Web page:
pumpkin seed pesto linguine

Pumpkin Seed Pesto

If you’ve got fresh basil growing like crazy in your yard as I do, I think it’s probably time to make some pumpkin seed pesto. I started using pumpkin seeds for pesto a few years ago, and I’ve never looked back. I don’t use pine nuts because, though they are technically a seed, we don’t like to play “let’s see what happens!” with Ella’s tree nut allergy. Now I’m not sure why I’d use pine nuts, regardless of the allergy, because I really can’t tell the difference, and they are way more expensive than pumpkin seeds. Don’t get me wrong, I love the rich nutty flavor of pine nuts, but I’d rather have them toasted and tossed in pasta or a salad on their own.

Pesto will keep in the refrigerator for several days, and it also freezes well. The ways in which you can use it are endless, but here are a few of my ideas. Let me know some of yours in the comments!

~ Pasta with Pesto: (As pictured at the top of the post.) All I do is mix one part pesto with 3 parts sour cream and toss it in prepared pasta. I used linguini, but any pasta will do. Top it will a little grated Parmigiano Reggiano and serve it with your favorite protein/veggies.

~ Salad dressing: Thin it out with some additional lemon juice (or red/white wine vinegar) and olive oil and serve with fresh lettuce, veggies, or use in a pasta salad.

~ Sandwich spread: Use on its own or combine it with cream cheese or mayo to make your veggie, turkey, or chicken sandwich next-level delicious.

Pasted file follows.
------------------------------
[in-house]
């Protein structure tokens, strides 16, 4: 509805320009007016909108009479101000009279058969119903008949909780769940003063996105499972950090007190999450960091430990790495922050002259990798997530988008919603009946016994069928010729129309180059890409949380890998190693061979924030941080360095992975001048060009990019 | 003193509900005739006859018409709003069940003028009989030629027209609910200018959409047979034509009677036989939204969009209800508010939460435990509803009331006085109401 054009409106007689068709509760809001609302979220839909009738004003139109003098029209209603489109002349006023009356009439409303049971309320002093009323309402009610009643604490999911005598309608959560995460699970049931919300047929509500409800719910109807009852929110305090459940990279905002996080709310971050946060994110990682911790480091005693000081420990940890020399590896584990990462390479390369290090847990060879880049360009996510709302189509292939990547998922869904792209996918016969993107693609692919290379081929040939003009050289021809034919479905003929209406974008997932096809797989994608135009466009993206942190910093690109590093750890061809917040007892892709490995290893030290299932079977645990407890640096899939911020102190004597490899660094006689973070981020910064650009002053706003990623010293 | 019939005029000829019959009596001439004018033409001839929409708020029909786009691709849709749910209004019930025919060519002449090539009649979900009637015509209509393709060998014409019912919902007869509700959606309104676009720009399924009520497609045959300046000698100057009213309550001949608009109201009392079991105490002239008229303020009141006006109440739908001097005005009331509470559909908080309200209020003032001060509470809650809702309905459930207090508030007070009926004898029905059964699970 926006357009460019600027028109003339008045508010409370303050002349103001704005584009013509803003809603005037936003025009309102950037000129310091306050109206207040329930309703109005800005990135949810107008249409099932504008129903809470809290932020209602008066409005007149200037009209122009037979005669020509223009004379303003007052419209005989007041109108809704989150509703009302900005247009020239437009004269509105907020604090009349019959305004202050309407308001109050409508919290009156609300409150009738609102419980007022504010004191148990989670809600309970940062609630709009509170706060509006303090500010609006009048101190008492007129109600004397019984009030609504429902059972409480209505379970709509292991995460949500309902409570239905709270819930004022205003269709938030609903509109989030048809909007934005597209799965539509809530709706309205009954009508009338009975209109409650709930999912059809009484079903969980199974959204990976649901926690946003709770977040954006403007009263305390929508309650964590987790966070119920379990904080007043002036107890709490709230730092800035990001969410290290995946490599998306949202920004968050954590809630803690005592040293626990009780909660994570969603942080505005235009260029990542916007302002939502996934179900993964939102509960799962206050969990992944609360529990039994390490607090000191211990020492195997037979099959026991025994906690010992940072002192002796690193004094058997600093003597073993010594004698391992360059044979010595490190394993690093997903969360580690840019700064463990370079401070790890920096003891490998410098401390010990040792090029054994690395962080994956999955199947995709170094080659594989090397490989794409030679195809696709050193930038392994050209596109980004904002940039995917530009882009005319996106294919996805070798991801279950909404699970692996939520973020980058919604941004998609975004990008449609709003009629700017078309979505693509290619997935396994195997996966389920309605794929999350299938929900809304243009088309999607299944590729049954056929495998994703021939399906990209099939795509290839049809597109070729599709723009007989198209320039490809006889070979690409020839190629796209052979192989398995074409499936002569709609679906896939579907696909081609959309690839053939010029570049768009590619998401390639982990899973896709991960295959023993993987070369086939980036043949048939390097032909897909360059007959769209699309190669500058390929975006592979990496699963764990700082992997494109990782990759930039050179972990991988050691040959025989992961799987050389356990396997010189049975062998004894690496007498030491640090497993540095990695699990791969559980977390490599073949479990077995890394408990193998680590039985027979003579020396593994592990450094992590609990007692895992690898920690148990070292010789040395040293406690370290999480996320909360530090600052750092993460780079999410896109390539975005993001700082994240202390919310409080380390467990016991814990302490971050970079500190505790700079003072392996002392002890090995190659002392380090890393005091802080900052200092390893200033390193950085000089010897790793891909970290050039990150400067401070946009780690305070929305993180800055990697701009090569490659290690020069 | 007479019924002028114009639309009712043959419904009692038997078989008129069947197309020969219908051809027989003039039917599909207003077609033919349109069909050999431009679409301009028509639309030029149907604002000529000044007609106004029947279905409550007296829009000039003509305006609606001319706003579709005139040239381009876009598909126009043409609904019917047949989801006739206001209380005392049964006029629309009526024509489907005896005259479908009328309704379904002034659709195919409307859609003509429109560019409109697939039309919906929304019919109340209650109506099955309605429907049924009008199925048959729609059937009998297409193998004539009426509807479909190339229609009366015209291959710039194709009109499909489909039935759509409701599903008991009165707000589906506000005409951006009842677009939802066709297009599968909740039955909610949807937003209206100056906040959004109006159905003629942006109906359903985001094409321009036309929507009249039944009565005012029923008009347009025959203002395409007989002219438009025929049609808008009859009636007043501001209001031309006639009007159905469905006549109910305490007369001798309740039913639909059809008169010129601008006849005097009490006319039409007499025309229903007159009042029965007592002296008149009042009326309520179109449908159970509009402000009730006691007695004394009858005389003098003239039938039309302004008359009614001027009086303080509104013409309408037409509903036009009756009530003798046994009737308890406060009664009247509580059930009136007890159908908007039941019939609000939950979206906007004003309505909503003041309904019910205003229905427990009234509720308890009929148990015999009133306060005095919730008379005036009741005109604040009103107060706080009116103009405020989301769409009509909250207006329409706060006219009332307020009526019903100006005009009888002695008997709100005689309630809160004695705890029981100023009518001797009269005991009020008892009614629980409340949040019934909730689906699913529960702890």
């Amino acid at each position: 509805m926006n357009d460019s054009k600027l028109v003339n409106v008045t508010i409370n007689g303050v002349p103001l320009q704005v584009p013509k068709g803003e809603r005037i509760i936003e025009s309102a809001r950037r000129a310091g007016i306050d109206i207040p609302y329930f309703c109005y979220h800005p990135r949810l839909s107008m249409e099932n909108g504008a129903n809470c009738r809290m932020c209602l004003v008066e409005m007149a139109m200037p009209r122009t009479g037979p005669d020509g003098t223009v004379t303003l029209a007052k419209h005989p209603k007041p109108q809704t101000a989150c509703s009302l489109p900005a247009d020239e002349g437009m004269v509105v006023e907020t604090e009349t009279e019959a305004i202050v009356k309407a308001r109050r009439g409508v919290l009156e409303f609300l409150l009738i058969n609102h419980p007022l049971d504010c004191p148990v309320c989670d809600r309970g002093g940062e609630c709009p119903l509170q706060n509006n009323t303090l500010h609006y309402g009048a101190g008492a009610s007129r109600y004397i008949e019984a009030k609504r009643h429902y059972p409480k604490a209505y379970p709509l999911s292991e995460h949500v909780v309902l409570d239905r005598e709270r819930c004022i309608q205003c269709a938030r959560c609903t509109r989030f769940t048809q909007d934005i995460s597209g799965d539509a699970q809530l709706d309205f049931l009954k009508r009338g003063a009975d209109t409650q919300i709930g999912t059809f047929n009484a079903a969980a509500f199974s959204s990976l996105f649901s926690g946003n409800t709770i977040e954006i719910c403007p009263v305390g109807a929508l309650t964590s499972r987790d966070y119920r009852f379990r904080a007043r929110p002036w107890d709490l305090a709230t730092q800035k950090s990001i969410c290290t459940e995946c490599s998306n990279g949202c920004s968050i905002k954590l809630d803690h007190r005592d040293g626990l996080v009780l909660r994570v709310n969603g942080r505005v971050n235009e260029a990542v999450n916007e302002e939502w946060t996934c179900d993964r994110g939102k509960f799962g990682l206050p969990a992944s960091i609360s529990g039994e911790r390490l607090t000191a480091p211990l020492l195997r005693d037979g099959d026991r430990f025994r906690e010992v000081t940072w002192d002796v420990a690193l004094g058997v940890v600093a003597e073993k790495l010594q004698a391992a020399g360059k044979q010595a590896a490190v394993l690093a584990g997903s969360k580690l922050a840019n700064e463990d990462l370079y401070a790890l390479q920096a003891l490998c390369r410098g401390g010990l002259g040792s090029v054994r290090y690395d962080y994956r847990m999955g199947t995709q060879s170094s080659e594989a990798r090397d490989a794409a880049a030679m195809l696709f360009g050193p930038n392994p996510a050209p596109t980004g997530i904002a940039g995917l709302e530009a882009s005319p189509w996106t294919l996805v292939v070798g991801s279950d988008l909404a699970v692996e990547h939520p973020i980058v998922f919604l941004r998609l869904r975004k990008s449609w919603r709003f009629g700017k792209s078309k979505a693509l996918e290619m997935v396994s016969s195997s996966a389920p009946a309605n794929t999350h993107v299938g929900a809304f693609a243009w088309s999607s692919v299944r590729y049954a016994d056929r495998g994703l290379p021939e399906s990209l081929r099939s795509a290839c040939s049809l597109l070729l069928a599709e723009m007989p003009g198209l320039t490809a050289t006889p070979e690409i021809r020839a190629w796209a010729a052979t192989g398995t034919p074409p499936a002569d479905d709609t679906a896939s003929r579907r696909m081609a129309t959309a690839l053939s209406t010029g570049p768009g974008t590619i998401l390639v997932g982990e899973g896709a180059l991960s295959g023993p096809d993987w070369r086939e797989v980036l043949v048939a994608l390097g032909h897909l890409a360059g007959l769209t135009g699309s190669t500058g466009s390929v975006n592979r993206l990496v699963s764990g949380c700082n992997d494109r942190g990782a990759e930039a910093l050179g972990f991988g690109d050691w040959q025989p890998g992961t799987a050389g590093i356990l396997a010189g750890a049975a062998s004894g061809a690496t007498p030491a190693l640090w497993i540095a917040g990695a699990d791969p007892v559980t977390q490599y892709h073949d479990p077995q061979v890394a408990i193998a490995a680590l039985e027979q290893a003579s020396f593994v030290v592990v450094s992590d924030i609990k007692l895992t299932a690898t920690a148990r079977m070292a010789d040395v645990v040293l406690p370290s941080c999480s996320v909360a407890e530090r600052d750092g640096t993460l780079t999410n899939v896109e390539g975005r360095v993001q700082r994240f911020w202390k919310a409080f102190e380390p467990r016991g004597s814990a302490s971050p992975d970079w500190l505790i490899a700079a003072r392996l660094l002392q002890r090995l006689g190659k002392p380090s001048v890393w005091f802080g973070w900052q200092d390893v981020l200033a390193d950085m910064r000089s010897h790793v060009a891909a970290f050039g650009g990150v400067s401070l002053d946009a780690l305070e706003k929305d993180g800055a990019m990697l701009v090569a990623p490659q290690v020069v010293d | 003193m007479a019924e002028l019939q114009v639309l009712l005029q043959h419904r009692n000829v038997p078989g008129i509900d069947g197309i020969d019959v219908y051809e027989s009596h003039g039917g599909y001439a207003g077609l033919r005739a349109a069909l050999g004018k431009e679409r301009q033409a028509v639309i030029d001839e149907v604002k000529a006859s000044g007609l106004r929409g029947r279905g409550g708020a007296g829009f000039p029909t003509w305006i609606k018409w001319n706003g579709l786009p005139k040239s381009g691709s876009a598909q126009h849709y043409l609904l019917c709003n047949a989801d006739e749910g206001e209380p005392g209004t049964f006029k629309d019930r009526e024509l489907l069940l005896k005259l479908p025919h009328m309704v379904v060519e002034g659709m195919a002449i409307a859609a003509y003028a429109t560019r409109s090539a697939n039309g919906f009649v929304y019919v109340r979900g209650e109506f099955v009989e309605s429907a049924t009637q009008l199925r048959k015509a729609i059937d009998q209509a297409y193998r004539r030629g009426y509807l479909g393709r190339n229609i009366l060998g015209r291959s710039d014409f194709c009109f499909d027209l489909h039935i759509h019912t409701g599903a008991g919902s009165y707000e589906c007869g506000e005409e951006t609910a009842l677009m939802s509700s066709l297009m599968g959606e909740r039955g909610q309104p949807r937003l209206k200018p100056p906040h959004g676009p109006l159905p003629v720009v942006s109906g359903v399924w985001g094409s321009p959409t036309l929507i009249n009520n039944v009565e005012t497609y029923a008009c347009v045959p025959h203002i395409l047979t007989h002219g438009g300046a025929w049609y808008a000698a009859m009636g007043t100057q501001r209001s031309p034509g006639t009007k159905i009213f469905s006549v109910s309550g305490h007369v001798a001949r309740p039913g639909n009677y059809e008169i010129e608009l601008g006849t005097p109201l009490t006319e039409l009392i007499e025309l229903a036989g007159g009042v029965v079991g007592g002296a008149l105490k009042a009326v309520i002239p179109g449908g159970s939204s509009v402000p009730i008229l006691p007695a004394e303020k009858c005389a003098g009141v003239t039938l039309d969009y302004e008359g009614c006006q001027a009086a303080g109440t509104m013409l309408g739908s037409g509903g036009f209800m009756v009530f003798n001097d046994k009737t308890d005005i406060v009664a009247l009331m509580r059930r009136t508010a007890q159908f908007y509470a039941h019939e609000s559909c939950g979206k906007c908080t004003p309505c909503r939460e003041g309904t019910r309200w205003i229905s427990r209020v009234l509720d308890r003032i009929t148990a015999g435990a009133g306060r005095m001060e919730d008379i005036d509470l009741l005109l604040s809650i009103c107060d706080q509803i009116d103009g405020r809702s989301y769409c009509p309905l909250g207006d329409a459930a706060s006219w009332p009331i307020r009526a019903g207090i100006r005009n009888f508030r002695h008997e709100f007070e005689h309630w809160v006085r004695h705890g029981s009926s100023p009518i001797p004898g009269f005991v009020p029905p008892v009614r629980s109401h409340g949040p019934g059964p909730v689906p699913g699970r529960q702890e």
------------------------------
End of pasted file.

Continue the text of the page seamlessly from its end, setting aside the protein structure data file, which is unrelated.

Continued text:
~ Dip: Mix with some Greek Yogurt or sour cream to make a dip for crudites and crostini.

~ Pizza: Spread on homemade pizza. Especially great with fresh mozzarella and tomato for a Caprese-style pie.


Pumpkin Seed Pesto

(makes about 1 1/2 cups)

2 cups basil leaves, packed

1/2 cup pumpkin seeds

2 cloves garlic, peeled

2 tablespoons fresh lemon juice

1/2 teaspoon salt

freshly ground black pepper

a small pinch of red pepper flakes

1/2 cup olive oil

1/2 cup shredded parmesan cheese

You can lightly toast the pumpkin seeds if you like; it will deepen the flavor a bit, or leave them raw, as I did, and still have a very flavorful pesto.

Wash and dry the basil leaves. A flour sack towel works well for drying produce.

Place pumpkin seeds, basil, garlic, lemon juice, salt, black pepper, and red pepper flakes in the bowl of a food processor or high-speed blender (like a Vitamix). Pulse or blend until they are mostly combined.

Blend the olive oil in until the pesto is smooth, then stir in the parmesan cheese (don’t over-blend the cheese).

Use the pesto for sandwiches, dips, pasta, salad dressings, etc.

I spent time with some of the most beautiful women I know last evening. Our book club has been together for a decade now, and the friendships we have formed are invaluable. We had many stories to share. Some hilarious, some heart-wrenching, all authentic and raw. I am ever so grateful for friends who can cry together one moment, laugh the next, and always cheer one another on.

Beauty is not found in uniformity, nor value in conformity. It is in our colors and quirks and flaws and scars that true beauty and value unfold, because that is where our stories are told. L. R. Knost